>Consider RDF/XML serializations of two graphs each describing 
>http://example/thingy.  Each has an eg:size property for 
>http://example/thingy.  In one graph the size is represented by a 
>decimal integer "12".  In the other the size is represented by the 
>hexadecimal integer "C".

In my simplest MT extension, you just merge the graphs. But be 
careful: how is the datatyping information supplied in your two 
graphs? I would need to know in order to answer the question fully.

Pat


>
>How would software, knowing that http://example/thingy has only one 
>size property, merge the graphs given the different approaches.
>
>Brian
>
>
>Sergey Melnik wrote:
>
>>Folks (esp. Pat),
>>
>>I'd like to keep the fruitful momentum around datatyping. If you
>>remember,
>>http://lists.w3.org/Archives/Public/w3c-rdfcore-wg/2001Oct/0530.html
>>contained three suggestions on how to proceed with datatyping. In my
>>understanding, the bottom line of the recent discussion on the topic
>>is the following.
>>
>><SUG1> (what specs to use) was critized because UML is a large spec to
>>get into. I don't think <SUG1> is something we have to vote on. "Using
>>a spec as a foundation" does not sound normative anyway. However, I
>>think the datatyping discussion needs some well-defined deliverables.
>>One of them could be to specify how XML Datatypes (at least the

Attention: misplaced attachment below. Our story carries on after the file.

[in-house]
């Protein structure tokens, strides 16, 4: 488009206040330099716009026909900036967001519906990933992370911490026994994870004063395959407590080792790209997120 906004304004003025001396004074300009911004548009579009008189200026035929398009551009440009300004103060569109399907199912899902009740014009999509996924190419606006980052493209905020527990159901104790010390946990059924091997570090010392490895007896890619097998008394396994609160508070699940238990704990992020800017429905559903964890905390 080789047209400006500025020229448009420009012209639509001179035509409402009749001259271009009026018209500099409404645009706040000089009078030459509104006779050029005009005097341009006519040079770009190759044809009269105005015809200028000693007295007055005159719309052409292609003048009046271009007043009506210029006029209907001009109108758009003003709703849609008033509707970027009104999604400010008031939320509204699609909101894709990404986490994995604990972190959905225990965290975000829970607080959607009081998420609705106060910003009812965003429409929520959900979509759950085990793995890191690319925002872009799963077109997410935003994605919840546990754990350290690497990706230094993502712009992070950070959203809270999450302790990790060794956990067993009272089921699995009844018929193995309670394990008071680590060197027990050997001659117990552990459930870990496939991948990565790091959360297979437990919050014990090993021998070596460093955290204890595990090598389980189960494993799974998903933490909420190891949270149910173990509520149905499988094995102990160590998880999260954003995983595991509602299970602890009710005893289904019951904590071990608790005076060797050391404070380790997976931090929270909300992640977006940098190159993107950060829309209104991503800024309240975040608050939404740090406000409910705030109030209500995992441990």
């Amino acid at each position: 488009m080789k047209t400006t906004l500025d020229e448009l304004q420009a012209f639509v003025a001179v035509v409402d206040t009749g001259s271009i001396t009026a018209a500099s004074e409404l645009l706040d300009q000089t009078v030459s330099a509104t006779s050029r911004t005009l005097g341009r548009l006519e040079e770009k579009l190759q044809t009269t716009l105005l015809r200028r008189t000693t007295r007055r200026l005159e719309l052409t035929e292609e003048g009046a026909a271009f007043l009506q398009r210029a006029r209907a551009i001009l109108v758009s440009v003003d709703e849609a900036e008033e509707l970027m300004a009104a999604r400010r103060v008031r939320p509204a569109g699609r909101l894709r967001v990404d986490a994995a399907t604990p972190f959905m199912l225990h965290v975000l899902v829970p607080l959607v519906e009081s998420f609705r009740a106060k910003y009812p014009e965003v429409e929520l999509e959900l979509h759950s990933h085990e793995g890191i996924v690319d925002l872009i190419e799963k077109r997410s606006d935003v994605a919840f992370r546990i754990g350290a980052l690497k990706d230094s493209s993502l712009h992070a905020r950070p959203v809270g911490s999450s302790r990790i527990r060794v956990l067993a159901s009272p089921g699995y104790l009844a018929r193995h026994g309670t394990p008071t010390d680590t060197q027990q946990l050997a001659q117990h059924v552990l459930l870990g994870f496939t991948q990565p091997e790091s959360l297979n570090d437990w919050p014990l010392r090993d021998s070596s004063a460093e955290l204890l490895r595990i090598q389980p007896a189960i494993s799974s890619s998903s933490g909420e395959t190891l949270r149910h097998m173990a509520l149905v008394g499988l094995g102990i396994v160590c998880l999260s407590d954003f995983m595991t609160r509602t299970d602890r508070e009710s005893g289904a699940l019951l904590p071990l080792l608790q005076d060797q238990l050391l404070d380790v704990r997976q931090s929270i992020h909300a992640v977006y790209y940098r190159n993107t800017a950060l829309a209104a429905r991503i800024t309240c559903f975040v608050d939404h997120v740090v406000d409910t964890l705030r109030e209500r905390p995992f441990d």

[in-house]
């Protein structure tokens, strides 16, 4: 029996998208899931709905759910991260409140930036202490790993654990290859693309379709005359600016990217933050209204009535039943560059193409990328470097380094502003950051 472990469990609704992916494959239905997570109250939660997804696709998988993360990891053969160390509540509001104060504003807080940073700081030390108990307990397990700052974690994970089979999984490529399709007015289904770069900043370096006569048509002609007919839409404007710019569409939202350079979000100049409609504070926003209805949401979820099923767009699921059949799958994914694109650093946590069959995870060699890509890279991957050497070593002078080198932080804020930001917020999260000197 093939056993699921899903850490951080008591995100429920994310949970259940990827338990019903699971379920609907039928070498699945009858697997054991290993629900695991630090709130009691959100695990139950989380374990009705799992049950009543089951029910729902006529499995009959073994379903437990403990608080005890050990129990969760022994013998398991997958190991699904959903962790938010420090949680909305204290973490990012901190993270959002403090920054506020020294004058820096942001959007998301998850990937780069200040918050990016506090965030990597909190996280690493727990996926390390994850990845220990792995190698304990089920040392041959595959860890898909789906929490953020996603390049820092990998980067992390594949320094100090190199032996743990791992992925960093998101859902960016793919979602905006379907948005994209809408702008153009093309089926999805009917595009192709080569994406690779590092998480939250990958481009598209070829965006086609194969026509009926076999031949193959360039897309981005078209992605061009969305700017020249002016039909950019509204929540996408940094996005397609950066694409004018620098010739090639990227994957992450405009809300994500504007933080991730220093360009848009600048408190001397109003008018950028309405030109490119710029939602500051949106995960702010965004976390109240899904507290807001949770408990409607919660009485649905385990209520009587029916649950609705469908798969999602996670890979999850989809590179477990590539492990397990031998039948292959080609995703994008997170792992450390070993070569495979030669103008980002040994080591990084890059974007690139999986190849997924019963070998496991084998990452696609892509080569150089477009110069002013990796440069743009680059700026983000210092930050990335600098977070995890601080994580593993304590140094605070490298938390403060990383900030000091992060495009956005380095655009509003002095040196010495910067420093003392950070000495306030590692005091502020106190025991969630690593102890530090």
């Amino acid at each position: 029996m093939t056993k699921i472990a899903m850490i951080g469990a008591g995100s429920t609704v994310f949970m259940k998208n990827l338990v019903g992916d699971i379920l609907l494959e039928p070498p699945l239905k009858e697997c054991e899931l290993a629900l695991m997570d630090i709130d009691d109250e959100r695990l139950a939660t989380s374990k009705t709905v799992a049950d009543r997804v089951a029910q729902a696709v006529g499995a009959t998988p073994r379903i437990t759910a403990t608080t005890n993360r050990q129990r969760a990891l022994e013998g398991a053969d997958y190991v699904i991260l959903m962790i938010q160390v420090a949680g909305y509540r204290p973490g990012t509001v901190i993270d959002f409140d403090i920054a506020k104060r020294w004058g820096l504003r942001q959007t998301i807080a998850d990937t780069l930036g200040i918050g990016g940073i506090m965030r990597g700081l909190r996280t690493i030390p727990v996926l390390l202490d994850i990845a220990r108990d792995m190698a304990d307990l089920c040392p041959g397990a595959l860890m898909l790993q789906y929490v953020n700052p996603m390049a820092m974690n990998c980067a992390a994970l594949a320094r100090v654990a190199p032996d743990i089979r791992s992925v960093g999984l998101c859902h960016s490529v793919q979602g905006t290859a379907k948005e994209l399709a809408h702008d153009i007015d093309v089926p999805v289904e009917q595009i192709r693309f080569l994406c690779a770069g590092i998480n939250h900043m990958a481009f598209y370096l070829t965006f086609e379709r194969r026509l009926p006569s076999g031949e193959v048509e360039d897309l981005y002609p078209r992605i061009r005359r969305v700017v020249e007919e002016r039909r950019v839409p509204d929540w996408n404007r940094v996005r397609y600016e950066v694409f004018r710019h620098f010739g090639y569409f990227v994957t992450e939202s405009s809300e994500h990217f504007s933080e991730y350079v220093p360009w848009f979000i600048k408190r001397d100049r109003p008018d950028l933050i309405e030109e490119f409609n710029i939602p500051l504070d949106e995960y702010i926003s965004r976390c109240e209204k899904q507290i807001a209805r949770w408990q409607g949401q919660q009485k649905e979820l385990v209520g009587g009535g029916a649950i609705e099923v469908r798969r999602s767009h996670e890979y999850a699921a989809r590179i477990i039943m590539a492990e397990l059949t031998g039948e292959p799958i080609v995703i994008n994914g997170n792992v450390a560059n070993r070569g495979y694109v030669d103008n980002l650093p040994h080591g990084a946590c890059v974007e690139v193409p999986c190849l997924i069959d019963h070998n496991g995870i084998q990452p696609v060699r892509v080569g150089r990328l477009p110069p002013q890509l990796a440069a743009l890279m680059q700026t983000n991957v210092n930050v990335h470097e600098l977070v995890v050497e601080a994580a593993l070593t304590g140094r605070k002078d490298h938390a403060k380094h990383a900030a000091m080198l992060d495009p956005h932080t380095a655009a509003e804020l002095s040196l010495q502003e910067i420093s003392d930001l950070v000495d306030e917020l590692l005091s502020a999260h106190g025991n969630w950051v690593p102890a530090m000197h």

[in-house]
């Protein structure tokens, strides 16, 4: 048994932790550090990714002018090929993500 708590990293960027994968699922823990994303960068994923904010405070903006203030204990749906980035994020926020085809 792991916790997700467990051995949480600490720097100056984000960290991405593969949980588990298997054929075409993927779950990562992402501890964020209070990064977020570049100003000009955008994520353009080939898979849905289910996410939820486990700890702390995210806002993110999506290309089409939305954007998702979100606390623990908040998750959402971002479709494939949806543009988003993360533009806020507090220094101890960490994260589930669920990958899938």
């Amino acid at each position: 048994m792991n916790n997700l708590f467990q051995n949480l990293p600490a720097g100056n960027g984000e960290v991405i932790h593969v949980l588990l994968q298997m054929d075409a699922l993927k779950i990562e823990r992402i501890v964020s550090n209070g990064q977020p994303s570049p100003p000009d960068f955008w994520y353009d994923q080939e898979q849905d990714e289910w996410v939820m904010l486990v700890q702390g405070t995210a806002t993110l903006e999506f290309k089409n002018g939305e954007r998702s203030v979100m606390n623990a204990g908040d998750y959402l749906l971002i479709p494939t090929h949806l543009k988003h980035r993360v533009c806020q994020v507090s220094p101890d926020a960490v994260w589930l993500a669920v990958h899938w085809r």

>>primitive ones) should (or SHOULD) be used in RDF. I'd like to suggest
>>that we vote on this deliverable next Friday.
>>
>><SUG2> was to focus on representing typing info in the triple
>>structure. To my knowledge, there haven't been any public objections
>>so far. Several schemes discussed on the list recently were in synch
>>with SUG2. It seems that we are already going down the SUG2 path, so
>>maybe voting is not even necessary - but it would be nice to do so for
>>the record.
>>
>><SUG3> was to make the interpretation of each literal symbol fixed and
>>determined by its textual contents. Pat and Peter P.-S. (who provided
>>valuable input as a non-member) propose a different approach, in which
>>the meaning of literal symbols depends on the context where they
>>appear (this context may be limited to a single statement, I'm not
>>sure about that). To my knowledge, Pat is still working on a new draft
>>of MT that relies on such context-dependent interpretation of
>>literals.
>>
>>I'd like to ask Pat to try to wrap up some ideas (even if sketchy) and
>>share them with the WG in form of examples and illustrations. We
>>should attempt to achieve a common understanding of the options that
>>are open at this point. Datatyping is critical in the sense that
>>almost every single developer will need to deal with it. Therefore, it
>>is essential that even persons who are far from logics and model
>>theory (like some of us) understand the main points.
>>
>>In any case, tomorrow I'm going to summarize my revised understanding
>>of the tradeoffs between a `straightforward' and Pat's/Peter's
>>approach.
>>
>>Sergey


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Received on Thursday, 1 November 2001 20:22:14 EST